D'Addato Follows Dream to Work with Sea Turtles
July 21, 2021
Wendy Mayer, Communications Coordinator
"Later is a dangerous word in college,” Katie D’Addato, a 2019 Purdue Forestry and Natural Resources alumna said. “If you are interested in something don't get in your own way. Make the most of your time to take advantage of an opportunity if it presents itself. Things change quickly in college settings and your plans change with them, so if you have the chance to do something, do it!”
D’Addato fully exemplified her advice to current and future students during her time as a wildlife and fisheries and aquatic sciences double major. Participating in clubs and other activities, ranging from the
Purdue Agricultural Council to the
FNR Ambassadors to the
Purdue Performance Collaborative and the
Civic Theatre of Greater Lafayette to the
Barbara Cook Chapter of Mortar Board, D’Addato did it all. She was even selected as a member of Purdue’s Homecoming Court in 2018.
“I think all of my advocate and public speaking involvement (Ag Ambassadors, FNR Ambassadors, being a
Boiler Buzz host, performing in shows) during my time at Purdue helped tremendously,” D’Addato said. “A lot of people in natural resources aren't too excited about working with people, but it is a big part of the field and to be able to do it well is a huge service and to some extent a responsibility. The more people you can connect with and engage the public, the more good you can do for conservation, inspiring people to adopt change in their lives to protect the natural world and the critters in it.”
D’Addato’s work in the classroom earned her academic merit awards as a sophomore, junior and senior. The Frederick, Maryland, native also received Outstanding Camper honors for fisheries and aquatic sciences and the Durward Allen Memorial Award for Outstanding Junior in Wildlife in 2018, and the William A. Rafferty Award and FNR’s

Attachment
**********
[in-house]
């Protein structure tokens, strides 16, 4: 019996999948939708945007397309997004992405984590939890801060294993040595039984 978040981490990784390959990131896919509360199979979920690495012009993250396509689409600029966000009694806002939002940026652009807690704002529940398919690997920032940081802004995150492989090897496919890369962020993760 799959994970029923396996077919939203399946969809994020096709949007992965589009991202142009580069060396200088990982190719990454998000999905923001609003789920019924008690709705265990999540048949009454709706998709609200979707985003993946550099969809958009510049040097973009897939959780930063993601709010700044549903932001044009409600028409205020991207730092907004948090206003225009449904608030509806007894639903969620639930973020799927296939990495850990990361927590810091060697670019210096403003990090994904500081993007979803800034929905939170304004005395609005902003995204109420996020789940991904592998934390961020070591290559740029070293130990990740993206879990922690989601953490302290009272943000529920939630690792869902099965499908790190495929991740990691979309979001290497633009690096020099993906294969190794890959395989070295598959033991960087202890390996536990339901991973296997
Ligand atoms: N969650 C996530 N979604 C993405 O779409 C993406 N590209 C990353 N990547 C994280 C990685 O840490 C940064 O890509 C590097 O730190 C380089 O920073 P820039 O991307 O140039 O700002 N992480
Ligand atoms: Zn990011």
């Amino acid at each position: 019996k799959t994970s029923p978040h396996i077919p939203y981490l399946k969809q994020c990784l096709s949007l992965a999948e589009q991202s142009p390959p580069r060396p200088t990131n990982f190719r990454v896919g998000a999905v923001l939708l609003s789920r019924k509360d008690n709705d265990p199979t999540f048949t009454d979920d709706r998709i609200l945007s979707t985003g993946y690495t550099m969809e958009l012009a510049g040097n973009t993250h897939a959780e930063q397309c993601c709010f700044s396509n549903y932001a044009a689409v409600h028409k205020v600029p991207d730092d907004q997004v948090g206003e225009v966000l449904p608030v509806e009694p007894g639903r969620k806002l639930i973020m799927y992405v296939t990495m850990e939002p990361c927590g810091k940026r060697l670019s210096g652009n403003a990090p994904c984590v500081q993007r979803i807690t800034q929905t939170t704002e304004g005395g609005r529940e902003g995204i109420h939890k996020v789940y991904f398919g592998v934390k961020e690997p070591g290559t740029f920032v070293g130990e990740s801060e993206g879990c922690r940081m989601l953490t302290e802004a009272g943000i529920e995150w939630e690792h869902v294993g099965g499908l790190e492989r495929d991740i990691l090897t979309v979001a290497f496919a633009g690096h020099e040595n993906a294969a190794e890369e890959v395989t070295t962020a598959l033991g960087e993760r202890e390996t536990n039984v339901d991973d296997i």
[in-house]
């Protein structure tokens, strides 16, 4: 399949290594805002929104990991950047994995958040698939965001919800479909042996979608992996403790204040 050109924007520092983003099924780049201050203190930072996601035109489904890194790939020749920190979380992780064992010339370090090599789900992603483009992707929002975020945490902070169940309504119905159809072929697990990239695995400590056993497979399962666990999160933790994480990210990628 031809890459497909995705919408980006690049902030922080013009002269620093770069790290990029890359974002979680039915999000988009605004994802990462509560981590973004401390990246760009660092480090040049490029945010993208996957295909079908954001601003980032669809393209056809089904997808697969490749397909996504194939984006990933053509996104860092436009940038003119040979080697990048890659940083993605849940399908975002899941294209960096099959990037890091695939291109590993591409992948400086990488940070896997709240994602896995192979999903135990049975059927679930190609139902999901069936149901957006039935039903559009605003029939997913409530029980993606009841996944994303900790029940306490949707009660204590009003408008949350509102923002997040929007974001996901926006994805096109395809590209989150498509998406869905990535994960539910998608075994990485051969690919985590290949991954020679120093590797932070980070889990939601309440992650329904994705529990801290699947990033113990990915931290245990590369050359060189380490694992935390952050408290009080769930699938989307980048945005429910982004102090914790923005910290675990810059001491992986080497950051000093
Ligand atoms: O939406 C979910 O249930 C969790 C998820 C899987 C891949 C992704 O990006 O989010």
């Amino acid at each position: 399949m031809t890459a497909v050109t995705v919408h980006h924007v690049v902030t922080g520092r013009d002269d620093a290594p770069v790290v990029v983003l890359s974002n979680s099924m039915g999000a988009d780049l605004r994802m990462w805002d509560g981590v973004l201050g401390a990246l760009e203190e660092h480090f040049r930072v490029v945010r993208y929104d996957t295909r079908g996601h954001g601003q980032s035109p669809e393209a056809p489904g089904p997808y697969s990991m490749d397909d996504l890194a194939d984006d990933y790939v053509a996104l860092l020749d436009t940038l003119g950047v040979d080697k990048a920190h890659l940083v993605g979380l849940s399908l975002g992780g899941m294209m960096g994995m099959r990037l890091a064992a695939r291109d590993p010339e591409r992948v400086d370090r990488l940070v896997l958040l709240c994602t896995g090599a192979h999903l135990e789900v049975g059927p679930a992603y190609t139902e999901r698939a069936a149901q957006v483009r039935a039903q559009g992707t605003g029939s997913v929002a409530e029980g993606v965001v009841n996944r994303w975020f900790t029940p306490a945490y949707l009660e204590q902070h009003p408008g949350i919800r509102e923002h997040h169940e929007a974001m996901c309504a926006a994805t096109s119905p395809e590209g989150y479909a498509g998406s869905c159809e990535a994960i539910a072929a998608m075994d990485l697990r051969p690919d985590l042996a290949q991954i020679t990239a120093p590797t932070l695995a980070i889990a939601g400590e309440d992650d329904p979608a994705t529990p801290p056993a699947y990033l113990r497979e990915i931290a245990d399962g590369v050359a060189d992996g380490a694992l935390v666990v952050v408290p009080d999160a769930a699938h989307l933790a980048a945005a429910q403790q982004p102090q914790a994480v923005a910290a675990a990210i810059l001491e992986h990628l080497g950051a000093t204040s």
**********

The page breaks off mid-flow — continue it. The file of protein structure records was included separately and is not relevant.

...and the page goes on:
Outstanding Senior Award in 2019.
In addition to her classwork, D’Addato was a teaching assistant for the Ecology and Systematics of Fishes, Amphibians and Reptiles course for two years and gained research experience through a study abroad experience with the
School for Field Studies and Center for Marine Resource Management.
“Being a TA was great because it helped me learn about the species I wanted to work with really well, but it also gave me a lot of skills in teaching and sharing information with others in fun ways,” D’Addato said. “My study abroad experience with SFS working with sharks and marine ecology was a great experience because I was working directly in the habitats I was so passionate about, interacting with wild fish species, learning research techniques, contributing to large scale research projects affecting management policies, and getting to write a report and ultimately present my own research project within that, which was a big deal especially since I was a freshman at the time.”
D'Addato also acted as an undergraduate research assistant in FNR, processing data from motion sensor cameras for a study aimed at determining the most effective method to humanely medicate wild raccoon populations for rabies.
Outside of Purdue, volunteer opportunities and internships helped prepare D’Addato for life after graduation and gave her a leg up as she worked toward her dream job.
As an avid volunteer at
Columbian Park Zoo throughout her time in West Lafayette, D’Addato was able to work with a variety of different animal species and make connections with people that assisted her in obtaining internships down the road.
In the summer of 2017 as an intern at the
Owl Moon Raptor Center, D’Addato assisted with animal care tasks including meal preparation, feeding, enclosure cleaning, treatments, reconditioning and releases.
The following summer took D’Addato to
Mote Marine Laboratory and Aquarium in Sarasota, Florida, where she acted as an animal care, training and research intern, assisting with tasks related to the husbandry and maintenance of resident animals, including sea turtles, manatees and otters. She also assisted with the release of sea turtle hatchlings once they cleared the hatchling hospital.
After graduating in May 2019, D’Addato was a
Sea Turtle Assistance and Rehabilitation (STAR) Center intern at the North Carolina Aquarium on Roanoke Island. There she gained experience performing daily care and maintenance tasks for various species of reptile, amphibian and invertebrate animals, highlighted by the day to day care involved with rehabilitating sea turtle patients.
She continued broadening her horizons to make herself a more qualified candidate for a wildlife rehabilitation position, taking a seasonal technician’s assistant position at Kingsbrook Animal Hospital in the summer of 2020. The position returned D’Addato to a location where she volunteered from 2008-2014, while increasing her clinical skills by helping care for both small and exotic animals.